21st Century Cures: Waking Up Dormant Drug Therapies

A similar version of this Health Alert appeared at Forbes.

Representative Fred Upton, Chairman of the House Energy & Commerce Committee, recently released a discussion draft of legislative language for the 21st Century Cures Initiative. This initiative attempts nothing less than to “boil the ocean” of regulations and incentives that govern medical innovation in the U.S. The 400-plus-page draft rolls up a number of previously proposed bills (including an updated version of Representative Marsha Blackburn’s SOFTWARE Act, discussed in a previous Health Alert).

A large share of the draft incorporates legislation designed to improve the incentives for inventing new medicines, or finding new uses for old medicines. This is important, because we are facing a crisis in pharmaceutical innovation.

One of these is the Dormant Therapies Act, put forward by Senator Orrin Hatch (R-UT) and Senator Michael Bennet (D-CO). This would give a “dormant therapy” 15 years of marketing exclusivity after approval by the Food and Drug Administration (FDA), significantly more than currently exists.

The designation of “dormant therapy” will add to the complexity of other designations already in law: breakthrough, pediatric, orphan and fast-track. Currently, the longest terms of exclusivity are for orphan drugs (seven years) and biologics (12 years). Most new drugs only receive five years of marketing exclusivity.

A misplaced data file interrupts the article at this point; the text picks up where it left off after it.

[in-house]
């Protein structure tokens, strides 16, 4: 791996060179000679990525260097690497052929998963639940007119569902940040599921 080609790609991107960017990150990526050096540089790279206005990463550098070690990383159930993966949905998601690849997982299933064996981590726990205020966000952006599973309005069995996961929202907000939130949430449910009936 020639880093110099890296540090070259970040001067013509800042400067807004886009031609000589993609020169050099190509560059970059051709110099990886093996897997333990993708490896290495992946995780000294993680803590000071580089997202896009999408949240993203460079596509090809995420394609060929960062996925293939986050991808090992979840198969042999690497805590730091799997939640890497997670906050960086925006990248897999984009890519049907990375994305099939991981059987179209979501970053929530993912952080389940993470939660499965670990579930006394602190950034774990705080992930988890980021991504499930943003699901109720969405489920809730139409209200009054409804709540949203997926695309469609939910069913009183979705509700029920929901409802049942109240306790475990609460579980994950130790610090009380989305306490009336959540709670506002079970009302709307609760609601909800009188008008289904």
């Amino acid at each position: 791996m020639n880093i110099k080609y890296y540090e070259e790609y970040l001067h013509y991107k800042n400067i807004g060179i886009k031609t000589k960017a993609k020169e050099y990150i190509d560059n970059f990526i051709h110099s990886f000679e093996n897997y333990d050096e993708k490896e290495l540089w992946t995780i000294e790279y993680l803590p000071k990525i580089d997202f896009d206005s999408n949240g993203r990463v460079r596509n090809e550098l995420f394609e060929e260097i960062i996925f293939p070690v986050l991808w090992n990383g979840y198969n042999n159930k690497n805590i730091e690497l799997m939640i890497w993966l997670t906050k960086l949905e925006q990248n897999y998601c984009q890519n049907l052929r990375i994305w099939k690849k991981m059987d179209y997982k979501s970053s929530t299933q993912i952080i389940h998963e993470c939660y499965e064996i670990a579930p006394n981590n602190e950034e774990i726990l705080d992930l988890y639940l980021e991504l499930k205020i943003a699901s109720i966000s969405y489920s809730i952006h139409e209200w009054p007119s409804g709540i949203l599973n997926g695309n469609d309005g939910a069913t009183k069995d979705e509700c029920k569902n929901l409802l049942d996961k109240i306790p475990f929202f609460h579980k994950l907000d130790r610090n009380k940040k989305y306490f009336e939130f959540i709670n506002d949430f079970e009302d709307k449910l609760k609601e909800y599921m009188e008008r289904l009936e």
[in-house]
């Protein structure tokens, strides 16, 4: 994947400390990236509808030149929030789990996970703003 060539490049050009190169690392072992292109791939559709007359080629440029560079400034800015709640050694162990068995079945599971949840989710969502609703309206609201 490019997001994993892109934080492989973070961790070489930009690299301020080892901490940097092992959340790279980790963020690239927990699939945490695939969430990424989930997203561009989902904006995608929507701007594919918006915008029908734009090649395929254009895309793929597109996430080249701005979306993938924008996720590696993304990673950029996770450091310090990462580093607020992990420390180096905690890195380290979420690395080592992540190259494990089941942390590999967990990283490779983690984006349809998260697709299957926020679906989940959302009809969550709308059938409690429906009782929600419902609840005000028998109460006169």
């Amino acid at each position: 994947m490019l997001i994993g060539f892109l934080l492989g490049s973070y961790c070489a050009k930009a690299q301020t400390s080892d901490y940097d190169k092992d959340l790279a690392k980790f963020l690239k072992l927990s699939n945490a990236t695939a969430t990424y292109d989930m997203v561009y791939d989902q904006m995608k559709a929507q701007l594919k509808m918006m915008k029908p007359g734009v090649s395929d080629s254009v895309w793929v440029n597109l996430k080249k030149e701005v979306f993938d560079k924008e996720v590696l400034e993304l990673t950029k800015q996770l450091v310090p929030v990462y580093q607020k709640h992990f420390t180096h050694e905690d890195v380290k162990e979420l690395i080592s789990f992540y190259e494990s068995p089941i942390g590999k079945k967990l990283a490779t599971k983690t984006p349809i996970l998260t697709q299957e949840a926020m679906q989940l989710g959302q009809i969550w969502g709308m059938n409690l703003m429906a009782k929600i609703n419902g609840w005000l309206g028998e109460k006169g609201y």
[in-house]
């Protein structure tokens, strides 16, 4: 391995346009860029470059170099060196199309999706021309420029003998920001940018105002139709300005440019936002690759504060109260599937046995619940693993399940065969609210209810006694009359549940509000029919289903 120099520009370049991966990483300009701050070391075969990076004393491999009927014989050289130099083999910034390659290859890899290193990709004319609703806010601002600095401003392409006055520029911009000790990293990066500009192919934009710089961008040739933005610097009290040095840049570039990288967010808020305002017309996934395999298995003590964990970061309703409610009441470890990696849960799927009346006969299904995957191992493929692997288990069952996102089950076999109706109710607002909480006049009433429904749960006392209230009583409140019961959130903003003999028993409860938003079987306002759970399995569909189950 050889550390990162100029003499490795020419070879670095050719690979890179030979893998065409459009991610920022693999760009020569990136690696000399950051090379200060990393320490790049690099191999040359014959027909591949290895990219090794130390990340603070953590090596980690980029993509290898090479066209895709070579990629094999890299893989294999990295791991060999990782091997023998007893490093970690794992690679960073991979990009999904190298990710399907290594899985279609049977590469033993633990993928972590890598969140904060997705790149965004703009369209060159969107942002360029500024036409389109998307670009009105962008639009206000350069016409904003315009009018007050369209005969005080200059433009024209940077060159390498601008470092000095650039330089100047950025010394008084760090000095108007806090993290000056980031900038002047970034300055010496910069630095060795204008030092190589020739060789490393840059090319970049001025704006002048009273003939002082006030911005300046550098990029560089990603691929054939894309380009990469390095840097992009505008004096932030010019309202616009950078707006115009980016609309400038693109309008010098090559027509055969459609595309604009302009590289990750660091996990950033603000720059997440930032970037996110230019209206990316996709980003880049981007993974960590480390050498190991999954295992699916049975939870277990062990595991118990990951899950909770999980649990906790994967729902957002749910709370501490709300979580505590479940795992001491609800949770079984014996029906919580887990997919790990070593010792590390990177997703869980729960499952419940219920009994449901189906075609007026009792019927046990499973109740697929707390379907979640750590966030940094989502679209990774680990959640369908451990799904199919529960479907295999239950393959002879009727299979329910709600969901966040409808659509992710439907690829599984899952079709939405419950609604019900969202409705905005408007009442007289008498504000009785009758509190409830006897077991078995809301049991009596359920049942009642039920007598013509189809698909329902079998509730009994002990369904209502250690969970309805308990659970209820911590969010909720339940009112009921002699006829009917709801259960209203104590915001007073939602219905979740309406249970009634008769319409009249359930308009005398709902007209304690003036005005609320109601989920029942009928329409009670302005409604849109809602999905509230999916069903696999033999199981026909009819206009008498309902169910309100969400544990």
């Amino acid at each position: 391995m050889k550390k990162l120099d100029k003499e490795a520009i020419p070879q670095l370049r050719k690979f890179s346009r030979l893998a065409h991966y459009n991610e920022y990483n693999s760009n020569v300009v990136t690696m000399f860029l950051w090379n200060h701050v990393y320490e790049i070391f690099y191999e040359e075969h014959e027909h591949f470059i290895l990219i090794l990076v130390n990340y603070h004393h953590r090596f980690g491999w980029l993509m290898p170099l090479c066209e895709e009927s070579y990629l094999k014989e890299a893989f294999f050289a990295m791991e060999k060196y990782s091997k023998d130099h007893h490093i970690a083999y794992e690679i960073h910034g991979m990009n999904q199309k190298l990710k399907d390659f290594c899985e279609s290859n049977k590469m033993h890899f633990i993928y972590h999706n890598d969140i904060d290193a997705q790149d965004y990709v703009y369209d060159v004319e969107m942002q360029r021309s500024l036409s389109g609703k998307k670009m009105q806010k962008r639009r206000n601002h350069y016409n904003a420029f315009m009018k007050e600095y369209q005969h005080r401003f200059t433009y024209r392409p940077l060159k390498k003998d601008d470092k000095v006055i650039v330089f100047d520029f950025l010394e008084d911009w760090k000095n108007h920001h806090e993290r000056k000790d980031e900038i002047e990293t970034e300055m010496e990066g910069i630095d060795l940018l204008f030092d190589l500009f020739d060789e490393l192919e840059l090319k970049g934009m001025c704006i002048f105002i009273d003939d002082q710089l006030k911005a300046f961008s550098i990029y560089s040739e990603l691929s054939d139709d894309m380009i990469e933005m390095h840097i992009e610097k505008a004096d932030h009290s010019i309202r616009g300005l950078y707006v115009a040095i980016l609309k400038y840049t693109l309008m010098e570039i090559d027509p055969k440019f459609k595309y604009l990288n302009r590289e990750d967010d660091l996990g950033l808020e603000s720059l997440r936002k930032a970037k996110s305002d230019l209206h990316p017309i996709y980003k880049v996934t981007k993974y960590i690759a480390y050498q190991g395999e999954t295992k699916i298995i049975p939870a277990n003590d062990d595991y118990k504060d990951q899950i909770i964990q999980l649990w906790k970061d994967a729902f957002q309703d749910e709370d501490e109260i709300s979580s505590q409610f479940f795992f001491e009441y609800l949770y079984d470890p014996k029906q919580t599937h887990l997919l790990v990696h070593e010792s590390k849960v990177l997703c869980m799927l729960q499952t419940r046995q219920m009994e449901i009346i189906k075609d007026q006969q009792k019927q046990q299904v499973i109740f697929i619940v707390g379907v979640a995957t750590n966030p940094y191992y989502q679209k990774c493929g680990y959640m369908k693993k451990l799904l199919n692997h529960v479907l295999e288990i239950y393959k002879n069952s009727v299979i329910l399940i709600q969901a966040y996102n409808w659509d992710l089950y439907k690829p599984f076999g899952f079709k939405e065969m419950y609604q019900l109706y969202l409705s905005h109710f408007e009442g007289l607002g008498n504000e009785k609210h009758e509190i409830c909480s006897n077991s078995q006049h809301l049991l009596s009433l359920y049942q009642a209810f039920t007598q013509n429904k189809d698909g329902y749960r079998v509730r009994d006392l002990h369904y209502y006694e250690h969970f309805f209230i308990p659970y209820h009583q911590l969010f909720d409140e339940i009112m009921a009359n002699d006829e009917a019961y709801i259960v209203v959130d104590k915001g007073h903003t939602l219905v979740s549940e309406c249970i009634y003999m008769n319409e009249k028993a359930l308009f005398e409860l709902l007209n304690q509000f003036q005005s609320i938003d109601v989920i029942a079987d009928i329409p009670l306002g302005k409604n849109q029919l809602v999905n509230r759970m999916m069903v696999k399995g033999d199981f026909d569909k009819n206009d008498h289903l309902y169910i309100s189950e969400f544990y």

This increasingly complex web of exceptions to ordinary patent law are due to the extraordinary length of time the FDA takes to approve a new medicine. Although a U.S. patent has a term of 20 years, the time chewed up in FDA review is not taken into account. As a rule of thumb, it takes 12 to 15 years for the FDA to approve a new medicine, which results in only five to eight years of effective patent life.

The dormant designation differs from other designations in that the innovator waives any patents that extend beyond the 15-year marketing exclusivity, in exchange for extending patents that expire within 15 years. The principle behind the Dormant Therapies Act is sound. Nevertheless, there is room for improvement.

Orphan drugs and biologics are well defined. It is not clear what exactly constitutes a “dormant therapy.” According to the bill, it is dormant if “The medicine is being investigated or is intended to be investigated for an indication to address one or more unmet medical needs…” That is pretty big bucket. Senators Hatch and Bennet give examples: “Alpha-1, ALS, Alzheimer’s, epilepsy, lupus, mesothelioma, and multiple sclerosis.”

So, it is a different problem than the orphan-drug problem, which occurs when too few people suffer from a disease to make a profitable market without extraordinary protection of intellectual property. Rather, it appears to be the result of the industry’s inability to invent new medicines for certain diseases.

Alzheimer’s is a good example. Drugs specifically indicated and currently prescribed for memory loss due to Alzheimer’s are:

  • Aricept™ (donepezil), which was approved in 2004 and lost exclusivity in 2010;